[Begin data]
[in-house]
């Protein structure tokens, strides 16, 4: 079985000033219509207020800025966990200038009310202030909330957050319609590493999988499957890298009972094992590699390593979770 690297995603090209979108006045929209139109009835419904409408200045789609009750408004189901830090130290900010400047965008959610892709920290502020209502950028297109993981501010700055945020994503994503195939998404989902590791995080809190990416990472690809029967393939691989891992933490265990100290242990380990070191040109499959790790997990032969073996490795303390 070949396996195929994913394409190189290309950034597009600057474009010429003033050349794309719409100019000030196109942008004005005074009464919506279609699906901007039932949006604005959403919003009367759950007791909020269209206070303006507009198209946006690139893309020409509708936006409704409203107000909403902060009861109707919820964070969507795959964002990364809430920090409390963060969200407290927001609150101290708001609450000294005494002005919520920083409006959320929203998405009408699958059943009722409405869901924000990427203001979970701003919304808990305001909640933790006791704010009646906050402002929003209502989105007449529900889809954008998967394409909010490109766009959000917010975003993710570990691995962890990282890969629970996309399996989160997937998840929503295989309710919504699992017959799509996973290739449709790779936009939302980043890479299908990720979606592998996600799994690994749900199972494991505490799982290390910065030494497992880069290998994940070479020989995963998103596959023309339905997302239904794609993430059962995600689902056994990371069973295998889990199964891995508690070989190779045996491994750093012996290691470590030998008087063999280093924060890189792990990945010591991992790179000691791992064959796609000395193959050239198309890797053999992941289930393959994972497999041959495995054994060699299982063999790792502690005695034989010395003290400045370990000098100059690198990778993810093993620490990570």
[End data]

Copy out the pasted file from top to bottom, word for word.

[in-house]
């Protein structure tokens, strides 16, 4: 079985000033219509207020800025966990200038009310202030909330957050319609590493999988499957890298009972094992590699390593979770 690297995603090209979108006045929209139109009835419904409408200045789609009750408004189901830090130290900010400047965008959610892709920290502020209502950028297109993981501010700055945020994503994503195939998404989902590791995080809190990416990472690809029967393939691989891992933490265990100290242990380990070191040109499959790790997990032969073996490795303390 070949396996195929994913394409190189290309950034597009600057474009010429003033050349794309719409100019000030196109942008004005005074009464919506279609699906901007039932949006604005959403919003009367759950007791909020269209206070303006507009198209946006690139893309020409509708936006409704409203107000909403902060009861109707919820964070969507795959964002990364809430920090409390963060969200407290927001609150101290708001609450000294005494002005919520920083409006959320929203998405009408699958059943009722409405869901924000990427203001979970701003919304808990305001909640933790006791704010009646906050402002929003209502989105007449529900889809954008998967394409909010490109766009959000917010975003993710570990691995962890990282890969629970996309399996989160997937998840929503295989309710919504699992017959799509996973290739449709790779936009939302980043890479299908990720979606592998996600799994690994749900199972494991505490799982290390910065030494497992880069290998994940070479020989995963998103596959023309339905997302239904794609993430059962995600689902056994990371069973295998889990199964891995508690070989190779045996491994750093012996290691470590030998008087063999280093924060890189792990990945010591991992790179000691791992064959796609000395193959050239198309890797053999992941289930393959994972497999041959495995054994060699299982063999790792502690005695034989010395003290400045370990000098100059690198990778993810093993620490990570």